Rigid body physics is actually quite simple in concept - that is, the behaviors an engine is trying to create are not very complicated. That's probably why the libraries you looked at seem quite simple to you.
The trick is that making a sim that is robust, stable, and fast, even in the presence of things like floating-point error and low, variable framerates, is quite difficult and usually involves a great deal of tweaking and fiddling. Further complicating the issue is the fact that a lot of extremely smart people have made heroic efforts at finding better solutions, and have come up with beautiful and powerful but difficult-to-understand algorithms that have given the field a reputation for black magic.
In general, a physics engine is going to be concerned with three things (the order in which they do them in the internal loop varies):
- Integration (approximating the Newtonian equations of motion),
- Collision detection, and
- Constraint solving (updating positions and velocities to satisfy nonpenetration or other user-specified constraints.)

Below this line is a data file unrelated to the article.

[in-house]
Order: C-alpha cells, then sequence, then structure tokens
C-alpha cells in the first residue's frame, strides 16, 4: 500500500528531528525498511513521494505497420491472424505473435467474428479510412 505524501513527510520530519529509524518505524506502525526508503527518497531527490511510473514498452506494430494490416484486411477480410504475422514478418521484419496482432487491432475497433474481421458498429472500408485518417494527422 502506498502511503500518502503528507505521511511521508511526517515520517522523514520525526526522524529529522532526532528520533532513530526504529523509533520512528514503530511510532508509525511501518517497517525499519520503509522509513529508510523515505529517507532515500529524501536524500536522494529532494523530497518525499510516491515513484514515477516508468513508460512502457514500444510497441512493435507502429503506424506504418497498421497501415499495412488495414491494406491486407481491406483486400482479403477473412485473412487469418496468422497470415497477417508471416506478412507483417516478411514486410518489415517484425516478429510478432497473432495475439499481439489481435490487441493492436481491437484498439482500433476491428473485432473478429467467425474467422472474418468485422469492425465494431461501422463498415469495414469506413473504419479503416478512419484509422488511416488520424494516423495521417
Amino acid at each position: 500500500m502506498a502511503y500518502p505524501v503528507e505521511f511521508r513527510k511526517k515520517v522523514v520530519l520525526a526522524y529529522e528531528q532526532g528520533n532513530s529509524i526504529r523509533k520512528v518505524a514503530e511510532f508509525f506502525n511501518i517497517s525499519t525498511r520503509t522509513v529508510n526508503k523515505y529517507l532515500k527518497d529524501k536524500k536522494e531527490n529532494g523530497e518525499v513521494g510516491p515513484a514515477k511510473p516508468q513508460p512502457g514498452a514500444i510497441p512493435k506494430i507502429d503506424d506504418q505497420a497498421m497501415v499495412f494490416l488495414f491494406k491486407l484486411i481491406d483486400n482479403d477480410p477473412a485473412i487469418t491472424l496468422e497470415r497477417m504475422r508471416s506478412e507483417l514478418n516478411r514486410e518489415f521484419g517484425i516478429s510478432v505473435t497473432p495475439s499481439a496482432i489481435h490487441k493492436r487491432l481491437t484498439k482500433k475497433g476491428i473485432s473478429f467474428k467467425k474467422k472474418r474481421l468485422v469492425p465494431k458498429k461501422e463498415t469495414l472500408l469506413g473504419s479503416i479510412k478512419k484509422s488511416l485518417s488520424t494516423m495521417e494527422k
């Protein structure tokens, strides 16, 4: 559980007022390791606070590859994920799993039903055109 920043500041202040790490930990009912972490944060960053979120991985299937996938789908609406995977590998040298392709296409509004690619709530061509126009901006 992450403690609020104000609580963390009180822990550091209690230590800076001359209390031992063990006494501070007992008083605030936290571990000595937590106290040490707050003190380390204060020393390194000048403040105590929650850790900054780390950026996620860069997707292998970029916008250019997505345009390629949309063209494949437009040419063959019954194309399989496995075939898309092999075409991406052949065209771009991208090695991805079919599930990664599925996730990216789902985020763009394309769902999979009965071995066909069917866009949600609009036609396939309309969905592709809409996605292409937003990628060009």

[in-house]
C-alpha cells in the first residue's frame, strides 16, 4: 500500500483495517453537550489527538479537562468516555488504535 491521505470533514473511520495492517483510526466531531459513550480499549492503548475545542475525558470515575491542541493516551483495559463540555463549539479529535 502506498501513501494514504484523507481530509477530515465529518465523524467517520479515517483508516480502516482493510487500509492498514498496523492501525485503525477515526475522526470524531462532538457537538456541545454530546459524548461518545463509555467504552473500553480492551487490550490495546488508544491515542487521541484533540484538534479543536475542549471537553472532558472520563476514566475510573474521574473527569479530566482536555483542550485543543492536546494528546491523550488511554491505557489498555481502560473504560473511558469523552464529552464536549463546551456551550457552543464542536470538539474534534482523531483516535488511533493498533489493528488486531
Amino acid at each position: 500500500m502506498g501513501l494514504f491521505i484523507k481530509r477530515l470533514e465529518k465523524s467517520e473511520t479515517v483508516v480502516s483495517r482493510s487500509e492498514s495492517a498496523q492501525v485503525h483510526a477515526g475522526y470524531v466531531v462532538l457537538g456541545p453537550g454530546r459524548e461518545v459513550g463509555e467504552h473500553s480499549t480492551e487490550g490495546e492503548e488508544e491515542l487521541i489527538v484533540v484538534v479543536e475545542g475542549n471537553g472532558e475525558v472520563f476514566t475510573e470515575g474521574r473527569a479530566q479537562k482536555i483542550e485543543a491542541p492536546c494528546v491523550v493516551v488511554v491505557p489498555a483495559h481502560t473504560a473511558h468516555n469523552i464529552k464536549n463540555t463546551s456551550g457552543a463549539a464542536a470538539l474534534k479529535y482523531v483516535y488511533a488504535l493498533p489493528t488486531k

For most of these, there are both simple but not-so-accurate algorithms and complex but more-accurate algorithms. To get you started:
- For integration, most people use either Symplectic Euler or Verlet (which are actually equivalent. You can read up on numerical integration if you like, but the consensus seems to be that cheap first-order methods are fine.
- You can find all the collision detection references you could want on the Real-Time Rendering resource page.
- For constraint solving, the method of sequential impulses is very easy to understand. Erin Catto (the author of Box2D) gives a presentation at GDC every year - the slides are linked from the Box2D main page. The 2006 slides cover sequential impulses pretty well. You can also look into fancier methods like Featherstone or projected Gauss-Seidel.
There's an excellent introduction to simple methods and what can go wrong in the early chapters of the just-published book Game Physics Pearls.